Approaching three years since the death of Ronald Greene, which one Louisiana State Police member described as “torture and murder,” there have been no arrests or indictments of any of the officers involved. Meanwhile, the former head of the LSP on Thursday failed to appear at an appeal hearing related to the case.
Former Louisiana State Police Col. Kevin Reeves, who retired amidst controversy surrounding his handling of Greene’s brutal arrest by state troopers, failed to appear in front of the state police commission on Thursday. The commission is handling the case of a state police whistleblower attempting to overturn his termination after he spoke out about Greene’s death in May 2019 and leaked documents related to Greene’s death.
CNN attempted to reach Reeves through his attorney but never heard back.
The Greene family characterized Reeves’ no-show to CNN as yet another example of current and former leadership at the LSP avoiding accountability in the case.
Greene, a 49-year-old Black man, died during the overnight hours of May 10, 2019, after police said he resisted arrest and struggled with officers. His family has said they were told Greene died in a car crash after a police chase.
Video of the incident released two years later showed officers kicking, punching and using a Taser on Greene before he died in their custody.
For weeks the Greene family and some lawmakers have accused the LSP of being less than cooperative during a special legislative committee formed to investigate Greene’s death.
Dinelle Hardin, Greene’s sister, told CNN the family last spoke to federal investigators nine months ago in July of 2021.
The whistleblower in the case, Carl Cavalier, a former Louisiana state trooper, was fired after he accused colleagues involved in Greene’s death of murder and an alleged internal coverup. Since Greene’s death, multiple troopers have come forward to testify that a cover-up occurred within the highest ranks of the department. During testimony before the special legislative committee formed to investigate Greene’s death, Reeves denied there was any cover-up.
Reeves’ absence Thursday prompted Cavalier’s attorney to file a motion that the former LSP superintendent be held in contempt. Attorney Jill Craft made the same motion for former Major Jason Turner, who also failed to appear before the commission.
“For two former high-ranking public officials to thumb their nose at subpoenas lawfully issued by the State Police Commission, I think it’s appalling,” Craft told CNN affiliate WBRZ.
Craft also expressed frustration with the LSP after it did not provide requested texts and emails related to Cavaliers’ termination, and according to Craft called her request “overly burdensome.”
The state police commission said it would take up the contempt motion at a hearing in May.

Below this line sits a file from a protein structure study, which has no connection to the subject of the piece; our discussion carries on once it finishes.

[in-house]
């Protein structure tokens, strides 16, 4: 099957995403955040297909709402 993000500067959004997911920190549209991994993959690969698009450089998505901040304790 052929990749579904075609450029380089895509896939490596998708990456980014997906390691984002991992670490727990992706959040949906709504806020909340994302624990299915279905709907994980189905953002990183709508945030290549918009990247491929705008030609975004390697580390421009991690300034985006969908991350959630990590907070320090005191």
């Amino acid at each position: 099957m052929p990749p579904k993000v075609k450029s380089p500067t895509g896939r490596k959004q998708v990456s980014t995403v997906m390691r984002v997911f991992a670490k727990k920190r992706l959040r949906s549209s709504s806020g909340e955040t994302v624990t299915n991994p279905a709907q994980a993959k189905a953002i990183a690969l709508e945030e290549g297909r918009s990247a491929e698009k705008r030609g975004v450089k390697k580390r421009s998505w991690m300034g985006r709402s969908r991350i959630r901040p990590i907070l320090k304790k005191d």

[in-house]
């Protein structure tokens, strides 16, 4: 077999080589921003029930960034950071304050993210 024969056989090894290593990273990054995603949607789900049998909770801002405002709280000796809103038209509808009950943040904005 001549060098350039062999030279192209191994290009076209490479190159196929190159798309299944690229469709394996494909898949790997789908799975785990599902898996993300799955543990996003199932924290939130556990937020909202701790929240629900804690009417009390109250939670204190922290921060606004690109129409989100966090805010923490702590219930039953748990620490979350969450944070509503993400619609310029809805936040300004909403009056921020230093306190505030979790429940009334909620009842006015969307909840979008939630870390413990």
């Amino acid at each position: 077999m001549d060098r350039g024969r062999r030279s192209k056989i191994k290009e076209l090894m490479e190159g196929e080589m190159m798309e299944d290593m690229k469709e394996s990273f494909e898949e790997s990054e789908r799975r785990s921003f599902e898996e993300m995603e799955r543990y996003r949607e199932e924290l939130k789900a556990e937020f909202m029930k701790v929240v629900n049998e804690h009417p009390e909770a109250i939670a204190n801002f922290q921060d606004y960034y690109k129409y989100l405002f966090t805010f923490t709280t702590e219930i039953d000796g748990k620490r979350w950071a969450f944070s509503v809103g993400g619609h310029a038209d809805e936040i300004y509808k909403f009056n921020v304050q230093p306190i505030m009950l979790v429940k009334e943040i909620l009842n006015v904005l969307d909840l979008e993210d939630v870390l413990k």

Reeves retired in October 2020 amidst claims of obstruction within his department. Recently, accusations surfaced that the work cellphones used by him and other top deputies, including Lt. Col. Doug Cain, were wiped clean after Greene’s death.
Last week, Cain was placed on administrative leave “pending the ongoing administrative investigation into the sanitization of his department cellular device,” according to a statement by Louisiana State Police Col. Lamar Davis. Cain was not at the scene of the incident involving Greene.
On March 22, Cain testified before a special committee of the Louisiana State legislature investigating Greene’s death. During his testimony, state Rep. Debbie Villio asked him why his cellphone had been sanitized. Cain responded, “I can’t speak to that ma’am.”
After being pressed, he went on to say, “I can’t speak to my cellphone ma’am. I notified the chairman that there’s an internal investigation underway, to ensure transparency by Colonel Davis he’s looking into that matter.”
As the questioning about the phone and transparency continued, Cain told the committee chairman he had been ordered not to speak to it.
CNN reached out to Cain for a comment after he was placed on paid administrative leave but has not heard back. It is unclear whether Cain has an attorney.
Meanwhile, John Belton, the local district attorney where Greene died, told CNN that Reeves and Cain did not agree that the state troopers involved in the brutal arrest of Greene should be charged with a crime. In a 2020 meeting with Belton, Cain pushed back on Belton’s assessment of what he saw in body cam footage of the incident, Belton told CNN.
“There were certain crimes I thought the officers committed and he did not agree,” Belton said of the face-to-face meeting with Cain.
Belton did not want to elaborate to CNN on what crimes he believed occurred, adding that he had shared his conversation with Cain with federal investigators.
Additionally last week, Belton verified before the special committee formed by the Louisiana legislature to investigate Greene’s death that the then head of the state police told him the incident involving Greene was “awful, but lawful.” The comments were made in October 2019 at a Louisiana Tech event attended by Belton and Reeves, according to testimony by Belton on April 7.
In October 2020, Cain was promoted to the assistant superintendent role, nearly a year-and-a-half after the death of Greene. Cain was appointed to the position by Davis.